1. Standard memberdj2becker
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    09 Apr '05 11:51
    Originally posted by bbar

    I am claiming (for the n-teenth time now) that there is no good reason to assume that the universe is an effect of any prior cause.


    A recent science that has developed is the science of probability. Dr. James Coppedge, Ph.D., director of the Center for Probability Research in Biology in Clifornia, applied all the laws of probobility studies to the possibility of a single cell coming into existance by chance. He considered in the same way a single protein molecule, and even a single gene. His discoveries have been revolutionary. He computed a world in which the entire crust of the earth-all the oceans, all the atoms, and the whole crust were available. He then had these amino-acids bind at a rate one and one-half trillion times faster than they do in nature. In computing the possibilities, he found that to provide a single molecule by chance combination would take 10 to the power 262 years. Most of us do not have any idea what that means. to get a single cell - the single smallest living cell known to mankind - which is called the mycroplasm hominis H 39, would take 10 to the power 119,841 years. That means if you took thin pieces of paper and wrote one and then zeros after them, you would fill up the entire known universe with paper before you could ever even write that number. That is how many years it would take to make one living cell, one smaller than any human cell!
  2. Standard memberDeepThought
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    09 Apr '05 12:195 edits
    A recent science that has developed is the science of probability.
    Since when has statistics been a new science?

    This is unanswerable without a reference. I'd guess he assumed that the base materials were at an even concentration throughout the oceans, that way the dilution would be enough to stop anything happenning. If you ignore volcanos and other events like meteorite strikes or lightening that generate all sorts of wierd chemical events, and the possibility of localised concentrations of materials then you will get a dead planet. Also the figure of 1 trillion times faster is something I'm highly sceptical about - why assume that? Did he also have an ambient temperature of absolute zero? Also the last time someone showed me a mathematical biology paper they'd done their sums wrong....

    Anyway they tryed it in a laboratory in plausible conditions (sorry I can't supply a reference here either, it was a documentary probably Horizon) and guess what...
  3. Standard memberMaustrauser
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    09 Apr '05 12:23
    Originally posted by DeepThought
    Since when has statistics been a new science?

    No you miss read him. It wasn't statistics being a new science it was : "the laws of probobility studies."

    I'm not sure what a 'probobility' is. Perhaps a small proboscis? Can you shed any light on this new science?
  4. Donationbbarr
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    09 Apr '05 17:51
    Originally posted by dj2becker
    [b]Originally posted by bbar

    I am claiming (for the n-teenth time now) that there is no good reason to assume that the universe is an effect of any prior cause.


    A recent science that has developed is the science of probability. Dr. James Coppedge, Ph.D., director of the Center for Probability Research in Biology in Clifornia, applied all the la ...[text shortened]... . That is how many years it would take to make one living cell, one smaller than any human cell![/b]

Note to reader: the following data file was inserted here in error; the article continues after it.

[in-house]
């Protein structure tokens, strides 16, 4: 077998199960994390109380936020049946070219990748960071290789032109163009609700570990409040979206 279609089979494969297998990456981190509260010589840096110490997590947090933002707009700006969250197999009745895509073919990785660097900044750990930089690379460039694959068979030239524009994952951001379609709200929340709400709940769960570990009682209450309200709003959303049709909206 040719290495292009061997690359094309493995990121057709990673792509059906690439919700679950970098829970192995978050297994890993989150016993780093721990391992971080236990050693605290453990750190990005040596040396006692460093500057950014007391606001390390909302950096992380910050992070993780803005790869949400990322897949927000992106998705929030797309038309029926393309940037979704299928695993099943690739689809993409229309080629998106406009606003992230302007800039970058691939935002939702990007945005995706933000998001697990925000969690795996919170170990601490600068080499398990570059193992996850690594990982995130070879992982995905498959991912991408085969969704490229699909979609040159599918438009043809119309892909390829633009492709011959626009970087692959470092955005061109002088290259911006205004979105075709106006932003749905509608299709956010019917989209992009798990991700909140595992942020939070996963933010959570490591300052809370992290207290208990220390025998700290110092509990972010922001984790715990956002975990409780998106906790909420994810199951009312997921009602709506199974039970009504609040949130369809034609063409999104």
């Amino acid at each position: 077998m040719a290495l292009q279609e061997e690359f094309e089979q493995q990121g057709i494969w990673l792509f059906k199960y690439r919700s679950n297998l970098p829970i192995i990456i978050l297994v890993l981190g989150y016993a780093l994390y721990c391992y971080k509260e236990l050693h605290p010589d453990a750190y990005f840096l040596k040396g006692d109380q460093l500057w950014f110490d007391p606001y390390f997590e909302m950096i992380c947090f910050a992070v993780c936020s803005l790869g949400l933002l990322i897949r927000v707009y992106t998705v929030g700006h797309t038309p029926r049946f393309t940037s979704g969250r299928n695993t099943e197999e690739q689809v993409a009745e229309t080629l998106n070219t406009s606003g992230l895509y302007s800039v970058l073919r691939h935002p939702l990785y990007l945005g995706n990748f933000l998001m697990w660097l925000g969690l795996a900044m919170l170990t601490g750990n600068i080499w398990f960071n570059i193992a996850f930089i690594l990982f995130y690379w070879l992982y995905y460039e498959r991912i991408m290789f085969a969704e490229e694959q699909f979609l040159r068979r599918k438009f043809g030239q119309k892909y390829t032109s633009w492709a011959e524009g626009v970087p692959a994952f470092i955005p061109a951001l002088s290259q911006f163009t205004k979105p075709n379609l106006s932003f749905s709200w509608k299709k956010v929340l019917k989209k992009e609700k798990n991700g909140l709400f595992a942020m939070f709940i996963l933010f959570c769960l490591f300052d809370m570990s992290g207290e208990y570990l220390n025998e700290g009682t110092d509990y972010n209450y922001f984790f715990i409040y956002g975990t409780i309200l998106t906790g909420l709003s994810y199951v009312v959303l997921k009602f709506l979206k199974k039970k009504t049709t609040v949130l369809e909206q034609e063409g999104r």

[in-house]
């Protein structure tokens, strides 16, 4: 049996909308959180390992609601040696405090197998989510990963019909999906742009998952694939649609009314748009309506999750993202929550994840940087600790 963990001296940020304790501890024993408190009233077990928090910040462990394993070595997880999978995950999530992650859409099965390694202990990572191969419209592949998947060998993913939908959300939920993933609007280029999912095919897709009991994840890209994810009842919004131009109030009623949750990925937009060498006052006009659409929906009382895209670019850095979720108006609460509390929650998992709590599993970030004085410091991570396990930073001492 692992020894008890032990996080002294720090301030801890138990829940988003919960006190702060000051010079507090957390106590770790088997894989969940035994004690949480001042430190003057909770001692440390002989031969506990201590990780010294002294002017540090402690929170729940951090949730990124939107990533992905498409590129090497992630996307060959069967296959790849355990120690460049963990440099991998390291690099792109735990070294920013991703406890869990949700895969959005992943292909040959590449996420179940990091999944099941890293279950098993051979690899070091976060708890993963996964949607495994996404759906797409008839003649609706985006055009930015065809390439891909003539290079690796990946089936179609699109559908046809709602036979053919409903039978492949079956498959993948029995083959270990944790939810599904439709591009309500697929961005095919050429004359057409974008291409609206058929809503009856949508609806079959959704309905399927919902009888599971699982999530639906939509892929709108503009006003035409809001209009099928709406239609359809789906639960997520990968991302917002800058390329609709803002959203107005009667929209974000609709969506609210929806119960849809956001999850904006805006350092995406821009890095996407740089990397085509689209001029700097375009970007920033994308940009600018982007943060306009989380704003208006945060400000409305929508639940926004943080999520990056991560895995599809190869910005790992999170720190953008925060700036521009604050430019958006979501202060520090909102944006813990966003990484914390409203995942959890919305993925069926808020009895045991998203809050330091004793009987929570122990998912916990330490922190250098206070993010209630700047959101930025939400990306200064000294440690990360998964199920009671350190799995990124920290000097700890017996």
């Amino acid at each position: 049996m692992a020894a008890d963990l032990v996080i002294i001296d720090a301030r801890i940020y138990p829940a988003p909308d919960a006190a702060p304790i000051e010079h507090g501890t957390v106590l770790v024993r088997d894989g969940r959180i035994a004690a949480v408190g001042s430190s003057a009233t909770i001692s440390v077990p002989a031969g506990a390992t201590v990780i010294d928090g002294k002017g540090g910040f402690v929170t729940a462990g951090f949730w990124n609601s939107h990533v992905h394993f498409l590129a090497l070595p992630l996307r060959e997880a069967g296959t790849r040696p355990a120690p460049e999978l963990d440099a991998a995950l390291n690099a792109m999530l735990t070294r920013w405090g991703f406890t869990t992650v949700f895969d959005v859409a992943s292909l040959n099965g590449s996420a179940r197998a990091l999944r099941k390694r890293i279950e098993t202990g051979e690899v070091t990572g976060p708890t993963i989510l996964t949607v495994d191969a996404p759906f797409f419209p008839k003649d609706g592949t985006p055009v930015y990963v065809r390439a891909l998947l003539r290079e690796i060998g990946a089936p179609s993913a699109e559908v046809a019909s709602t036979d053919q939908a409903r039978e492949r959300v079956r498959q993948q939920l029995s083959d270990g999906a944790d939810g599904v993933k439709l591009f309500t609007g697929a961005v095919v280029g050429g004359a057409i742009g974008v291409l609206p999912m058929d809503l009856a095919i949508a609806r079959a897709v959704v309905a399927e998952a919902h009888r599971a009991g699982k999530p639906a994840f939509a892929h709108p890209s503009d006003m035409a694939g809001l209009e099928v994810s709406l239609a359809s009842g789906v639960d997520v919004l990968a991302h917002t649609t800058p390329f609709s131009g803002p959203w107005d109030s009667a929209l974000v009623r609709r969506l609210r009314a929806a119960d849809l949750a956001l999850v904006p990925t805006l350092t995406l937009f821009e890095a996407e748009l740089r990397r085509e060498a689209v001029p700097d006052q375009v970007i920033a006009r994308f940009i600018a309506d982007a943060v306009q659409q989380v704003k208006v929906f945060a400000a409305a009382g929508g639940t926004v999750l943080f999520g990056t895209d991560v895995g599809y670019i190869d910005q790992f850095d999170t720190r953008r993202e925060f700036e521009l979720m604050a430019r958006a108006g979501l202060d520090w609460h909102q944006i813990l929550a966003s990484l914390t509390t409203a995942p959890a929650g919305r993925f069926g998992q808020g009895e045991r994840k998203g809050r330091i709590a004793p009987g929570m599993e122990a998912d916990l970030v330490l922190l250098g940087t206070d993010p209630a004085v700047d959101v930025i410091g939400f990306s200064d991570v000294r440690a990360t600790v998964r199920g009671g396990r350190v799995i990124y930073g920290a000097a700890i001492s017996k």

This is typical of you and your ilk. I make a claim about whether the universe is an effect of a prior cause, and you respond by cut and pasting some junk about the origins of cells.

    Note to dj2becker: When I am talking about the universe, I am not talking about cells. As a heuristical device, when trying to determine what people are talking about, you may want to refer to the actual words that appear in their posts.
  5. SubscriberAThousandYoung
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    09 Apr '05 18:21
    Originally posted by dj2becker
    [b]Originally posted by bbar

    I am claiming (for the n-teenth time now) that there is no good reason to assume that the universe is an effect of any prior cause.


    A recent science that has developed is the science of probability. Dr. James Coppedge, Ph.D., director of the Center for Probability Research in Biology in Clifornia, applied all the la ...[text shortened]... . That is how many years it would take to make one living cell, one smaller than any human cell![/b]
    I'd like to see this guy's assumptions.
  6. Donationbbarr
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    09 Apr '05 18:40
    Originally posted by AThousandYoung
    I'd like to see this guy's assumptions.
    This should give you a pretty good overview of his assumptions:

    http://creationsafaris.com/jfc.htm

    Please note that the Ph.D. this fellow received was in theology, not any relevant quantitative science. I guess all you need is your Bible to do the calculations! Hooray for the new creationism!
  7. Standard memberfrogstomp
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    09 Apr '05 18:551 edit
    Originally posted by dj2becker
    [b]Originally posted by bbar

    I am claiming (for the n-teenth time now) that there is no good reason to assume that the universe is an effect of any prior cause.


    A recent science that has developed is the science of probability ...[text shortened]... uld take to make one living cell, one smaller than any human cell![/b]
    Look at it this way :

    The chance that you are in any given square meter on earth is

    1.956 x 10 ^ -15
    which is to say you probably aint there. and if you aint there you must be here, but Im here and so you aint here ,Now since you're not here or there you must be nowhere, which is exactly where trying to prove the existence of god with probability theory will lead you.